The following is tip #4 from "20 tips on protecting and recovering Exchange data in 20 minutes," excerpted from...
the book, "Mission Critical Microsoft Exchange 2003" (Digital Press, a division of Elsevier, Copyright 2004). For more information about this book and other computing titles, please click here. Return to the main page for more tips on this topic.
When Microsoft developed Exchange Server, choices were made about the architecture and operation of the database engine, and an on-line API for backup and restore operations was developed. This ensured that the server could be operational 7-24 and that backup operations would not cause server outage.
Microsoft has strongly educated Exchange implementers about the benefits and necessities of performing on-line backup operations. When calling Microsoft PSS, you will be hard-pressed to find a sympathetic ear if your only means of Exchange Server recovery is an off-line backup. Microsoft has specific reasons for enforcing its recommendations for on-line backups. The main reason is that on-line backups, which utilize the ESE APIs, have awareness of the transactional nature of the Exchange data¬base engine. If you simply treat the Exchange database as a file, no transactional integrity of the database is maintained.
An on-line backup not only will back up the database, but will also back up log files and provide log file truncation. In addition, on-line backups for Exchange provide management on the restore side as well. When restoring backup sets created using on-line methods, the database engine is able to provide recovery up to the very last transaction recorded by utilizing the log files. All around, on-line backups are a preferable method. I recommend against the practice of offline methods unless they are used as a mechanism for periodic archival or your databases.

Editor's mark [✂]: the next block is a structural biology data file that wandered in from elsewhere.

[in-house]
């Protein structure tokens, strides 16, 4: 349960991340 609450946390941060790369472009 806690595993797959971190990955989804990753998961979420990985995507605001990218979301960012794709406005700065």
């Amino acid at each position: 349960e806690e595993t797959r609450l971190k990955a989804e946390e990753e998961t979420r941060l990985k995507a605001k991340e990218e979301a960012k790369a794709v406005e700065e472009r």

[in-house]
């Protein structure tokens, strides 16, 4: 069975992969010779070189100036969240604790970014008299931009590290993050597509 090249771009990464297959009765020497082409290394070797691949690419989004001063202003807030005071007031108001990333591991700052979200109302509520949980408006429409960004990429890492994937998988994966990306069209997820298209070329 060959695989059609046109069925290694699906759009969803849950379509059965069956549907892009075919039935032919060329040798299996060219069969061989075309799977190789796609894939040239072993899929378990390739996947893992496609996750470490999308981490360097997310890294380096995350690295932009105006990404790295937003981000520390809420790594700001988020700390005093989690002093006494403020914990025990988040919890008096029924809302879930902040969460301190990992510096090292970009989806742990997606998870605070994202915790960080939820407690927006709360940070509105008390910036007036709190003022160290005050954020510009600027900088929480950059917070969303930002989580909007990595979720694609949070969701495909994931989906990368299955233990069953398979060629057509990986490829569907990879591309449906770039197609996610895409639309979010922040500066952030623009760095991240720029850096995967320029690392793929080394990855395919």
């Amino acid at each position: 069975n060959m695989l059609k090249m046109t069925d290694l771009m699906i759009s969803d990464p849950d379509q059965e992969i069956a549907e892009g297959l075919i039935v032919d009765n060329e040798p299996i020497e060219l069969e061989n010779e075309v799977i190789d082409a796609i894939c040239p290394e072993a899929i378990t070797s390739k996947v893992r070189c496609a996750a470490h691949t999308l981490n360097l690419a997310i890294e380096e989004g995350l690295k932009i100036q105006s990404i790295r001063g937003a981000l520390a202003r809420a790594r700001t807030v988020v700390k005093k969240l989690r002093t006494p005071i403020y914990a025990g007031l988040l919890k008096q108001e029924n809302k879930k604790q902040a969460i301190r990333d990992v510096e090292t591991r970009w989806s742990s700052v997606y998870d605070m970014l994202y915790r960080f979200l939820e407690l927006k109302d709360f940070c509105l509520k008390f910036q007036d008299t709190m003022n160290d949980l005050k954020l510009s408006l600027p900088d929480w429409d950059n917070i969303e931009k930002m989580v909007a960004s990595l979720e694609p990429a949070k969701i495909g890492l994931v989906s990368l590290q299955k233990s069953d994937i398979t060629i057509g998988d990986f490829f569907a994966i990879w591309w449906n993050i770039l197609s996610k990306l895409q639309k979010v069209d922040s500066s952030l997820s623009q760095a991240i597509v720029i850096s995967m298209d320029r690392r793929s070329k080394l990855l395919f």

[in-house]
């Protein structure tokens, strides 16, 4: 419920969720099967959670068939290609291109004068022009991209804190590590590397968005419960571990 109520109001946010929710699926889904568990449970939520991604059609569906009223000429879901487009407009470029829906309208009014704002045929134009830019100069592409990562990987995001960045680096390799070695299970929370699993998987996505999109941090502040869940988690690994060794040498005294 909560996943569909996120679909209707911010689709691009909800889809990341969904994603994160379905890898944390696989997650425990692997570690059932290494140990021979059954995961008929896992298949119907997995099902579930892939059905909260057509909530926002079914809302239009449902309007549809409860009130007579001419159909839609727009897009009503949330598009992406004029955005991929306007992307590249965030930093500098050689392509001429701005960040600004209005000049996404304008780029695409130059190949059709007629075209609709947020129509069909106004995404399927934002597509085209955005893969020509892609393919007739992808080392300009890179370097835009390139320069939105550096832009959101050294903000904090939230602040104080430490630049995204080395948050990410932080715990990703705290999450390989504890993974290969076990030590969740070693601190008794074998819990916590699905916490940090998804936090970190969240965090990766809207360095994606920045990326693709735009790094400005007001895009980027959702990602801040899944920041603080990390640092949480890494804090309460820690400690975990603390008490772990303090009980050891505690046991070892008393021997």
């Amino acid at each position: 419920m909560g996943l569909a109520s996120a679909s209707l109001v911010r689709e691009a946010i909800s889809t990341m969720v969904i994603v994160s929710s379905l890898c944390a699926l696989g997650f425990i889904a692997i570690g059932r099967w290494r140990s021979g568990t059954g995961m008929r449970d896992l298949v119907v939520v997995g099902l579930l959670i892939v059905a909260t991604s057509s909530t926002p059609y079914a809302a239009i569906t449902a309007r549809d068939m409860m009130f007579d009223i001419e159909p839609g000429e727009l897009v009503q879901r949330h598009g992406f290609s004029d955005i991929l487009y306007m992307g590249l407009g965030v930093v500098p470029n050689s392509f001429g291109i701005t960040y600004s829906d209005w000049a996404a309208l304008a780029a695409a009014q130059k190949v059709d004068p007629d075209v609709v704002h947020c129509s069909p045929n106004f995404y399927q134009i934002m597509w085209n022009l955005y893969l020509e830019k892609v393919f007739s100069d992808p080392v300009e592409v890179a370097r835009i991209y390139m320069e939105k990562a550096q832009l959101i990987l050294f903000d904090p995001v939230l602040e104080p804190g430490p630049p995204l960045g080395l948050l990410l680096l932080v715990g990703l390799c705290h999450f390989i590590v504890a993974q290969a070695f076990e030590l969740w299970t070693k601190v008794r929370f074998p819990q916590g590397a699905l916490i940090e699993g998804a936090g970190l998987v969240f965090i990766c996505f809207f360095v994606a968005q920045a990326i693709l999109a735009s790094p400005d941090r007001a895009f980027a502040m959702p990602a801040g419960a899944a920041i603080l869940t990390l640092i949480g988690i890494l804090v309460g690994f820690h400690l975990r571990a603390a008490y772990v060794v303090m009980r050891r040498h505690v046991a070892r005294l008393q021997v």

Unfortunately, many have still chosen to use off-line methods to backup their Exchange servers. In an off-line scenario, all Exchange services are shut down in order to perform the backup or restore operation.
Backup operations simply treat the Exchange information store databases as individual files in the file system. EDB and STM files would be backed up just like any other file on the server. This can be very problematic for several reasons. First, since an off-line backup method does not utilize the ESE API, no integrity checking of the database is performed (unless you do it manually with ESEUTIL, ESEFILE, or ISINTEG).
Remember, using an on-line method and performing a normal (or full) backup will verify each and every page of the database during the backup procedure. Another problem with the off-line backup method for Exchange is that the operator must take responsibility for managing database transaction log files.
The transaction log files are required for successful recovery of the database up to the point of the last transaction that occurred. Suppose, for example, you needed to recover your Exchange 2000/2003 server (either an individual database or an entire storage group) from an off-line backup. If your backup was performed at midnight (12 a.m.), you would have a consistent copy of the data for that point in time, assuming the services were stopped or an individual database (store) was dismounted.